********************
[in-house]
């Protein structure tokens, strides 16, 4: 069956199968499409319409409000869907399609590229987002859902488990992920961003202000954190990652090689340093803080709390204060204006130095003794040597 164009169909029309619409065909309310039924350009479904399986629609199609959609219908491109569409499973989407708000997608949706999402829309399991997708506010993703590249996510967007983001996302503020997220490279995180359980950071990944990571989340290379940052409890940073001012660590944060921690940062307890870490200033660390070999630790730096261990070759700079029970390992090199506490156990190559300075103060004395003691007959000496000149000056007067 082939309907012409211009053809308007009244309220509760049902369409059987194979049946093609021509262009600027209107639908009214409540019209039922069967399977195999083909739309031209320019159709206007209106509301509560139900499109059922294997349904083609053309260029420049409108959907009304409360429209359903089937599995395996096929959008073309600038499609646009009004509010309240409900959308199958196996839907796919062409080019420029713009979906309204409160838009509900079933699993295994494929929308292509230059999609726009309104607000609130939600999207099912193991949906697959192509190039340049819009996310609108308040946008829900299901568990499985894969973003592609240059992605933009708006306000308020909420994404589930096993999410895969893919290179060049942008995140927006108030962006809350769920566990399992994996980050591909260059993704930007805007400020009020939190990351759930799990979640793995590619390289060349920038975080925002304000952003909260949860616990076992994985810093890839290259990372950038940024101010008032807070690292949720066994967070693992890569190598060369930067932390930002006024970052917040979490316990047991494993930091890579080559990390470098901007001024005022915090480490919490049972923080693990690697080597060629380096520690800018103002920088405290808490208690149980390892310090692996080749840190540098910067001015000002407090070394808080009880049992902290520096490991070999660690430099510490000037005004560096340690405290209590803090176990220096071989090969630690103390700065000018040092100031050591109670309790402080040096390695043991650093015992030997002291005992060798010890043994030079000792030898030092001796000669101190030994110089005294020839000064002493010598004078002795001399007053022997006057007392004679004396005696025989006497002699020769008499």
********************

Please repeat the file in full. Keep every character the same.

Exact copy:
[in-house]
């Protein structure tokens, strides 16, 4: 069956199968499409319409409000869907399609590229987002859902488990992920961003202000954190990652090689340093803080709390204060204006130095003794040597 164009169909029309619409065909309310039924350009479904399986629609199609959609219908491109569409499973989407708000997608949706999402829309399991997708506010993703590249996510967007983001996302503020997220490279995180359980950071990944990571989340290379940052409890940073001012660590944060921690940062307890870490200033660390070999630790730096261990070759700079029970390992090199506490156990190559300075103060004395003691007959000496000149000056007067 082939309907012409211009053809308007009244309220509760049902369409059987194979049946093609021509262009600027209107639908009214409540019209039922069967399977195999083909739309031209320019159709206007209106509301509560139900499109059922294997349904083609053309260029420049409108959907009304409360429209359903089937599995395996096929959008073309600038499609646009009004509010309240409900959308199958196996839907796919062409080019420029713009979906309204409160838009509900079933699993295994494929929308292509230059999609726009309104607000609130939600999207099912193991949906697959192509190039340049819009996310609108308040946008829900299901568990499985894969973003592609240059992605933009708006306000308020909420994404589930096993999410895969893919290179060049942008995140927006108030962006809350769920566990399992994996980050591909260059993704930007805007400020009020939190990351759930799990979640793995590619390289060349920038975080925002304000952003909260949860616990076992994985810093890839290259990372950038940024101010008032807070690292949720066994967070693992890569190598060369930067932390930002006024970052917040979490316990047991494993930091890579080559990390470098901007001024005022915090480490919490049972923080693990690697080597060629380096520690800018103002920088405290808490208690149980390892310090692996080749840190540098910067001015000002407090070394808080009880049992902290520096490991070999660690430099510490000037005004560096340690405290209590803090176990220096071989090969630690103390700065000018040092100031050591109670309790402080040096390695043991650093015992030997002291005992060798010890043994030079000792030898030092001796000669101190030994110089005294020839000064002493010598004078002795001399007053022997006057007392004679004396005696025989006497002699020769008499």